Objectives: To use two different social change blindness paradigms to test whether there are differences in the allocation of attention to social and mechanical items in people with ASC compared to controls.
Methods: We tested 20 adult males with ASC, along with 20 age, IQ, and sex matched control males and 20 matched control females on two different social change blindness paradigms. One of the tasks used scenes of everyday life with changes to either social or mechanical items within the scenes. The other task used individual pictures arranged in a matrix, to test attention to social and mechanical items with a more featural type of processing which may be easier for those with ASC.
Results: Overall, participants detected changes to social items faster than mechanical items. However, people with ASC were slower than controls to detect changes to social items, an effect that was found across both social change blindness tasks. No differences were found between the ASC and control groups in time to detect changes in the mechanical items. These findings were not due to a general difficulty by the ASC group in doing the tasks, as no significant main effects of group were found for either task.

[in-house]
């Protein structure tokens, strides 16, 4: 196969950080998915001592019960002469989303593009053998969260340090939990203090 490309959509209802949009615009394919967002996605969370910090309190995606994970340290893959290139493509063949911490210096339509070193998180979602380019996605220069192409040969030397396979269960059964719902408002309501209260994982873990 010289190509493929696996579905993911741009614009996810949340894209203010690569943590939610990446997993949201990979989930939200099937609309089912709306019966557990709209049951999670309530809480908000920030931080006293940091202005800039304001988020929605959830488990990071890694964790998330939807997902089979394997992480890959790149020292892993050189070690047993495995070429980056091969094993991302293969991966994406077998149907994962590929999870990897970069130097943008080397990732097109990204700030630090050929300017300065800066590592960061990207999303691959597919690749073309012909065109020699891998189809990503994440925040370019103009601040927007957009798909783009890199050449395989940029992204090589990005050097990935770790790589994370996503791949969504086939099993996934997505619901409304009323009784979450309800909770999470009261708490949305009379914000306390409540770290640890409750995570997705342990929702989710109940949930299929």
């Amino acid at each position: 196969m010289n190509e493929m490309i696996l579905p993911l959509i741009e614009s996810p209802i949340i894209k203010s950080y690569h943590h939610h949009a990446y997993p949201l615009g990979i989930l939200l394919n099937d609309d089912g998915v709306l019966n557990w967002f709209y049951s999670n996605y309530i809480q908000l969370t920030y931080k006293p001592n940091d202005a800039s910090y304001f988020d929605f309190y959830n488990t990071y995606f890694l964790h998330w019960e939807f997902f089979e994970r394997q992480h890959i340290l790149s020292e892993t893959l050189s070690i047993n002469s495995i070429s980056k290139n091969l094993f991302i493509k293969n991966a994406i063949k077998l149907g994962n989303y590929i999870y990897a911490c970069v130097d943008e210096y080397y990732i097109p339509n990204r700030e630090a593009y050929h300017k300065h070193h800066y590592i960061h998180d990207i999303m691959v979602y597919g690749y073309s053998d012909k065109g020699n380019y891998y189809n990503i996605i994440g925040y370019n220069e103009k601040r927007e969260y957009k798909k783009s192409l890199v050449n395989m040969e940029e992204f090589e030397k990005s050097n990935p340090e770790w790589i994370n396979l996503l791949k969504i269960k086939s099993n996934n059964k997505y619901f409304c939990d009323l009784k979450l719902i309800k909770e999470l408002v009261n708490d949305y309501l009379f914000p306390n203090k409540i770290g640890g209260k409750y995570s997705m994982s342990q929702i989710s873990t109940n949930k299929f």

Conclusions: Social information is normally very salient and tends to capture attention. However, social information is less salient to those with ASC, and so is less likely to be within the focus of their attention. These findings have implications for the development of social cognition in ASC.